Picture by puyo
10. Try a “maybe box”
Found a bunch of stuff you’re pretty sure you won’t need, but can’t quite bring yourself to ditch it? Set up a maybe box, fill it with those goods, seal it, and put it away for six months. Chances are that when you return to it, you’ll realise you didn’t need any of it and you can chuck the whole lot out.
9. Get creative with your storage
Putting stuff away and keeping it neat is less of a chore if your storage is more inspiring that just empty shelves and plastic containers. Our top 10 list of creative storage ideas will help reduce junk across your house.
8. Give away functioning stuff you don’t need
Can’t bear to just throw something out because it’s still working, but don’t want the hassle of selling it via eBay or the like? Sites like OzRecycle and Freecycle make it easy to give stuff away to other people in your area, and you don’t even have the hassle of delivery. Getting rid of that gear also gives you more space for the stuff you do decide is worth keeping.
7. Tame your wardrobe with hangers
Chances are your wardrobe is filled with clothes you never actually wear. A simple strategy to track what you do wear is to reverse the hanger whenever you actually wear an item of clothing. At the end of a year, you’ll know exactly what deserves to get straight to your favourite charity shop. Picture by Brymo
6. Adopt the thing a day approach
It can be hard to set aside the time for a proper clean-up. It can be even harder to get rid of items that have sentimental value. Planning to get rid of just one item a day can make a surprising difference to your clutter profile, without forcing you to endlessly make difficult decisions.
5. Use a camera for a fresh perspective
It’s easy to become desensitised to the clutter that occupies your house every day. Videoing your house and then watching the recording can give you a new perspective on where stuff is accumulating That doesn’t necessarily mean you have to ditch everything — if you can find what you need when you need it, a clutter-bust might not help — but it’s a helpful way to start. Picture by jekert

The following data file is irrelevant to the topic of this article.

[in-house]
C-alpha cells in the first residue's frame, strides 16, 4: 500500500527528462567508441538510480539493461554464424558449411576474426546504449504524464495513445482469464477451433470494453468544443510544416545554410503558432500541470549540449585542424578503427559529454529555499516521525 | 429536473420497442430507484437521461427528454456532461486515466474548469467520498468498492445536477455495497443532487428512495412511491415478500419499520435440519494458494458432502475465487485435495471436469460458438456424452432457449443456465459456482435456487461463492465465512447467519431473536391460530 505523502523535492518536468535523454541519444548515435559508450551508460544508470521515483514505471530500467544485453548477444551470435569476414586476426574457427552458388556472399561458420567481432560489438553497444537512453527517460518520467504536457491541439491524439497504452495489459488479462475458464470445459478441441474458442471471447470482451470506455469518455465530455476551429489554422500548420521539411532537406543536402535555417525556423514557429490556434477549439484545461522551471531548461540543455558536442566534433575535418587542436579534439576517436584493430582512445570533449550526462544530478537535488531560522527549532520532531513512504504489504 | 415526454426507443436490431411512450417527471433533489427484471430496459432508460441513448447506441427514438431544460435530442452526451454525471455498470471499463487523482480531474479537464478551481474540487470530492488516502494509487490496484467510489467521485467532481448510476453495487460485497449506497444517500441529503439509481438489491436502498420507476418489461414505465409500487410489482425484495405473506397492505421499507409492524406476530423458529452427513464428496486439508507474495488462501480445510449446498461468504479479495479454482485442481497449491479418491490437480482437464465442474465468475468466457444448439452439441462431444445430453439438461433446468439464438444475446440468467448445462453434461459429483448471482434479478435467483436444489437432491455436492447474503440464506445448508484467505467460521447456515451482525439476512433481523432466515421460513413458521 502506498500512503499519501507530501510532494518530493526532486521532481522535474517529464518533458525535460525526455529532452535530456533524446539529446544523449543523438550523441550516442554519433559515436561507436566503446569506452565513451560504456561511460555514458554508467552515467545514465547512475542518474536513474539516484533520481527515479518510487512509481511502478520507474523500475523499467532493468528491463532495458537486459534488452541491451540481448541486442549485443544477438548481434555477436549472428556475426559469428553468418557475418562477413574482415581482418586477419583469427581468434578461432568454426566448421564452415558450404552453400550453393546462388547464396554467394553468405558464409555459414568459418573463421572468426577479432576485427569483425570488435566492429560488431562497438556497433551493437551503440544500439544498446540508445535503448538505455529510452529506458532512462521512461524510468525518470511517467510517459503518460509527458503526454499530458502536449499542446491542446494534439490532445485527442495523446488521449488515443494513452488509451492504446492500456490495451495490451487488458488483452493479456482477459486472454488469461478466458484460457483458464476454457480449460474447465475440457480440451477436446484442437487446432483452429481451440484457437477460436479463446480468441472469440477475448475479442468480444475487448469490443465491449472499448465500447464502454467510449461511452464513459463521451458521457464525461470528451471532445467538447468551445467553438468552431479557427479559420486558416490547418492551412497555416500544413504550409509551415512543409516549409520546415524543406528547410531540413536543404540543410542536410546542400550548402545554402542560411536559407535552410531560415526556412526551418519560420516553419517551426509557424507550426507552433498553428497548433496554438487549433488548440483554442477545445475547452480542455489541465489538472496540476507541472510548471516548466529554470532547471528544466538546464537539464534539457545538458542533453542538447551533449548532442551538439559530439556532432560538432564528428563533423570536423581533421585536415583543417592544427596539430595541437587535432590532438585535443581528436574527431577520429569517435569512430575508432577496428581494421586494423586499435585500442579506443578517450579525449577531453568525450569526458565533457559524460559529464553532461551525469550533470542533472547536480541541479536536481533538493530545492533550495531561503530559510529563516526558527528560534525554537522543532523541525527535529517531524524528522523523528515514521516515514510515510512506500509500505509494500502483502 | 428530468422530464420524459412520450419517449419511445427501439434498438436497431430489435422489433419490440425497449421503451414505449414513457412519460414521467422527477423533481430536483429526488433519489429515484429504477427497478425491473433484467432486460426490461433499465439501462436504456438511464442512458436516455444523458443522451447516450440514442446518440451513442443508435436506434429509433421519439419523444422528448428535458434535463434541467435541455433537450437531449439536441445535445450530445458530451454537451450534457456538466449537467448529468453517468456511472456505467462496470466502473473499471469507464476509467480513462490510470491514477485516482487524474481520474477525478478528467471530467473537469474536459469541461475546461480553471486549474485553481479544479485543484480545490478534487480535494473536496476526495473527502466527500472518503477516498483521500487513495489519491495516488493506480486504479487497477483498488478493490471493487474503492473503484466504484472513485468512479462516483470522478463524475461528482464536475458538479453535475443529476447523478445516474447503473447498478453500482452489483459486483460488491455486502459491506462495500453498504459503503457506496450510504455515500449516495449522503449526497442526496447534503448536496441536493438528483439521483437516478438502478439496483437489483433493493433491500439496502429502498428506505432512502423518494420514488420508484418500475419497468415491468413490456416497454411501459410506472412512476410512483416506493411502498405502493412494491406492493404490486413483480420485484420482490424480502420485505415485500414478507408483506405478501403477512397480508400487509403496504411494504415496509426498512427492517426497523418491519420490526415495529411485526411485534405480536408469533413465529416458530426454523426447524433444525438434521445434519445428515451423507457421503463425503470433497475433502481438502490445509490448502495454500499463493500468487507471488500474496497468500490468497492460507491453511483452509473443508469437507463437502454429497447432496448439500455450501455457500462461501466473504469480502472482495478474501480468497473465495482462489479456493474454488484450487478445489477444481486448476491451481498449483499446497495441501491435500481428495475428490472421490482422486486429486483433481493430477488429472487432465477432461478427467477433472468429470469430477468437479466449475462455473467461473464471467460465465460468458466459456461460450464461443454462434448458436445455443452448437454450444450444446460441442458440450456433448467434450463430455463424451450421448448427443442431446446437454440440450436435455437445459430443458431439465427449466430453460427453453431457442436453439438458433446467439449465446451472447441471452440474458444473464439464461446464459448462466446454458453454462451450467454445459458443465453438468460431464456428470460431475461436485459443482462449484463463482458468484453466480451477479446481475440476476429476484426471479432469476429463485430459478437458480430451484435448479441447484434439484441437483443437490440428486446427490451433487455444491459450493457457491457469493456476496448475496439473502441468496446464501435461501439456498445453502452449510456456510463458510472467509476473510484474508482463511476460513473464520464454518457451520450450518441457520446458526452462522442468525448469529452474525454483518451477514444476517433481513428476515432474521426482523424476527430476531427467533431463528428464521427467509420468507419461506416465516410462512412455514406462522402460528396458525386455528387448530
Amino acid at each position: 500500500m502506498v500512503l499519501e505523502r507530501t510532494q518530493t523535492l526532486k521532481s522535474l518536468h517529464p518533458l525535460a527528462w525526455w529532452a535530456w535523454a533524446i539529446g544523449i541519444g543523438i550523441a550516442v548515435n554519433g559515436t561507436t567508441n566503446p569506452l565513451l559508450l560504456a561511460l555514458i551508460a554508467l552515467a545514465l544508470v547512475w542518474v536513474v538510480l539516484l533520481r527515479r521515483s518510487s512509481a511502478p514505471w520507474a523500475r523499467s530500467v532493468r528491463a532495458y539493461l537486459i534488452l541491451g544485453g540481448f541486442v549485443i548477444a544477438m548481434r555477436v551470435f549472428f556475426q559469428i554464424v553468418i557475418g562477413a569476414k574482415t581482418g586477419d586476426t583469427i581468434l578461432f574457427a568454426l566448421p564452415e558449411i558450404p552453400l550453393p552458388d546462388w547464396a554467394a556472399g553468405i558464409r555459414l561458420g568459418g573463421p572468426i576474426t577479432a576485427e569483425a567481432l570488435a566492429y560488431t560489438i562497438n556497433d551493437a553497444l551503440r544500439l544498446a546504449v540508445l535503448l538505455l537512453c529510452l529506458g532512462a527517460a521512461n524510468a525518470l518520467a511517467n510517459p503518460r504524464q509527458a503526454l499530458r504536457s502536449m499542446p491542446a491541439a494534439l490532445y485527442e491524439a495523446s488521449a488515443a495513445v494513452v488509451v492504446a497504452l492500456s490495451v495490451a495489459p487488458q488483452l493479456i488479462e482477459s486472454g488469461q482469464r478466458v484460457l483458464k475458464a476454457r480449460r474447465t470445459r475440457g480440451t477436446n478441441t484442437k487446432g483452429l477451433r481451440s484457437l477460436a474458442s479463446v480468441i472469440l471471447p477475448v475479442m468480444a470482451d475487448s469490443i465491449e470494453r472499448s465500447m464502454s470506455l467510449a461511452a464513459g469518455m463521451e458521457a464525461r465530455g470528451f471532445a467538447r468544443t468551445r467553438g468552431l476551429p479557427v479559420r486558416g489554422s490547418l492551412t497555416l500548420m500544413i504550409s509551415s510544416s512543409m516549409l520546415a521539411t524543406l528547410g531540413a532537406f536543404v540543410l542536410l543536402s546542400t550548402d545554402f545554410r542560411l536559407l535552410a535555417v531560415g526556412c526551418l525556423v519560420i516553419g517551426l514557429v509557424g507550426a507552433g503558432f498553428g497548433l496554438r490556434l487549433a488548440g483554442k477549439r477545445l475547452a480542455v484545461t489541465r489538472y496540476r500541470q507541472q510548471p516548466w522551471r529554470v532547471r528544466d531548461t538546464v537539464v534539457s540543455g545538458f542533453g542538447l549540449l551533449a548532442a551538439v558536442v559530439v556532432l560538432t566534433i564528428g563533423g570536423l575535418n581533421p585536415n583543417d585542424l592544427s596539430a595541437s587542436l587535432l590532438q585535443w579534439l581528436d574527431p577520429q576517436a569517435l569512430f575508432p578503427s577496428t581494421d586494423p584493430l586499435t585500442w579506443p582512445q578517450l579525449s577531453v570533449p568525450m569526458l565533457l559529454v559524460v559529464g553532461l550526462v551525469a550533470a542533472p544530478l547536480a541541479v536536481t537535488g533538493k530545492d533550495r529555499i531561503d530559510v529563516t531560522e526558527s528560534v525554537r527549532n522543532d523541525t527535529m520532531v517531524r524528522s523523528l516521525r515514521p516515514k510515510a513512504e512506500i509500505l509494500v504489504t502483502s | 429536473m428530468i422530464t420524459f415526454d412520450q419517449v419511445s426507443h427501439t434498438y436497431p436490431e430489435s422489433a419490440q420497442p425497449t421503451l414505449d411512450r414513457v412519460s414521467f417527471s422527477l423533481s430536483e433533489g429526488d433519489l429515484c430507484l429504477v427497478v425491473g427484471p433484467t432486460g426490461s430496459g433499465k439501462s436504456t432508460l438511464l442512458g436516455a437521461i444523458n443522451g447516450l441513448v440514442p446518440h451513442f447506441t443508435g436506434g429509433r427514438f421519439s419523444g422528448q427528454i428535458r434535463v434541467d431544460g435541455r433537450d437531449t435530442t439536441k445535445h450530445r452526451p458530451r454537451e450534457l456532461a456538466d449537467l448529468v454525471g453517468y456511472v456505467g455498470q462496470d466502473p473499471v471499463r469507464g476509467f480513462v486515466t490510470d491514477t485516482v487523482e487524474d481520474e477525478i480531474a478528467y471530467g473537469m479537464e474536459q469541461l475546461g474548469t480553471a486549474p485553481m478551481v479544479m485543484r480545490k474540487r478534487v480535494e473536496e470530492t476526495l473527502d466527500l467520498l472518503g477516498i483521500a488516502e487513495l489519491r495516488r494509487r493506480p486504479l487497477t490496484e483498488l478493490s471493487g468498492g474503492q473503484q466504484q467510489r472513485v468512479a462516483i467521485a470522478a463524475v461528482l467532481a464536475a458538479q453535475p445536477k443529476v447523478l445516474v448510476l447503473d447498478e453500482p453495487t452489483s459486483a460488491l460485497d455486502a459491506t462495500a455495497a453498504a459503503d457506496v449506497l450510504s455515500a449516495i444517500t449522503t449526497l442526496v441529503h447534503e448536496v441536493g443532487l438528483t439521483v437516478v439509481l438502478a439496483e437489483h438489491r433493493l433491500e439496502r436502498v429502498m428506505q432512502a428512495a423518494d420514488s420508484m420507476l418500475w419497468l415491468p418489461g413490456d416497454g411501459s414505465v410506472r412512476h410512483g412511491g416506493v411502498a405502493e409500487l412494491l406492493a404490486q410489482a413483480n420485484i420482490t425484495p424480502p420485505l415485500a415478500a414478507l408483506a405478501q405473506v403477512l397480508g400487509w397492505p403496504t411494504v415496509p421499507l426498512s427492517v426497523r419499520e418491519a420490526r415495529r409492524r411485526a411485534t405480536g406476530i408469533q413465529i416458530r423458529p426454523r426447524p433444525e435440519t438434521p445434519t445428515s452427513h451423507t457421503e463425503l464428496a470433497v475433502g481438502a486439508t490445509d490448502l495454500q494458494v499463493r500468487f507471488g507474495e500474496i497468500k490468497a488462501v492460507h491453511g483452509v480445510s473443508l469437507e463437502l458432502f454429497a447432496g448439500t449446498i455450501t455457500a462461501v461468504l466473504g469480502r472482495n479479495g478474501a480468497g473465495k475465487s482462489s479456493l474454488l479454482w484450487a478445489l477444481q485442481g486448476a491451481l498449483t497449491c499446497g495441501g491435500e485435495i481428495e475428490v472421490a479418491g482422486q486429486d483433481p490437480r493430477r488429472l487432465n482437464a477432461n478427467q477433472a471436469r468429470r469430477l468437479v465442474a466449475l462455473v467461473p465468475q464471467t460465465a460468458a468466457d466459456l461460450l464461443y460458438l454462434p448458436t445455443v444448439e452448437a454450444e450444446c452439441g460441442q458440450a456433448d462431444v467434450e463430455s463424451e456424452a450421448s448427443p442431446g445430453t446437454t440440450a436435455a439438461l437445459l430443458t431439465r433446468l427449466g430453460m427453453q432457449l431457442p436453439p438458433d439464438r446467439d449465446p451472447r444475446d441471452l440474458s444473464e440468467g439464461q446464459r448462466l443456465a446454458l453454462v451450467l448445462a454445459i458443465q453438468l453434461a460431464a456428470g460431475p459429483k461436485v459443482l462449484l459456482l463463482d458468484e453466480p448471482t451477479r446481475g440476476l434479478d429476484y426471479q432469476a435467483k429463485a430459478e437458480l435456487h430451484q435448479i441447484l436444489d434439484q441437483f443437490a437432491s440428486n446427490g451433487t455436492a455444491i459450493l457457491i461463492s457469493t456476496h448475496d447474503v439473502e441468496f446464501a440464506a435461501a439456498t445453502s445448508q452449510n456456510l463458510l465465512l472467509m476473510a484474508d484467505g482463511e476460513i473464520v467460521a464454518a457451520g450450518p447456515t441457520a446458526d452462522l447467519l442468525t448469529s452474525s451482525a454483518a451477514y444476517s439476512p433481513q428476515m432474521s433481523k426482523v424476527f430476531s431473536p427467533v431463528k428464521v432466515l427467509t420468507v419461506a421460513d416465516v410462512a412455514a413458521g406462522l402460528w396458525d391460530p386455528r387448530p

4. Be ruthless when categorising
Spring cleaning always involves sorting stuff into categories (whether that’s functions they perform or the rooms they’ll go to). It’s often tempting to invoke a miscellaneous category, but that way lies madness. If you can’t clearly define where something belongs, that’s a potential argument that it serves no real purpose in your life.
3. Enjoy throwing things out
Spring cleaning often gets viewed as a chore, but take it from me: the feeling of getting rid of unwanted stuff en masse can be very satisfying. If you’re feeling overwhelmed mid-clutter, grab those garbage bags and heft them all the way to the bin. It’ll give you a boost and set you up for the next round.
2. Match the plan to the room
While the basic principles of clearing clutter apply no matter where in the house you’re working, the way you approach a kitchen will be different to an office, and both will vary from the garage. Our in-depth guide to cleaning clutter in your office will help you tackle the top pain point for Lifehacker readers.
1. Have an overall strategy
Just saying “I’m going to do some spring-cleaning this week” isn’t ever going to cut it; you’ll fall aside at the first distraction. Having an overall goal and a detailed plan makes it much more likely that you’ll finish the job. We’re big fans of Julie Morgenstern’s SPACE method, which not only gives you a strategy for getting organised, but also gives you a way of keeping that clutter under control after the main clean-up is done.
How do you keep your own clutter-busting projects on track? Give us the good efficiency oil in the comments.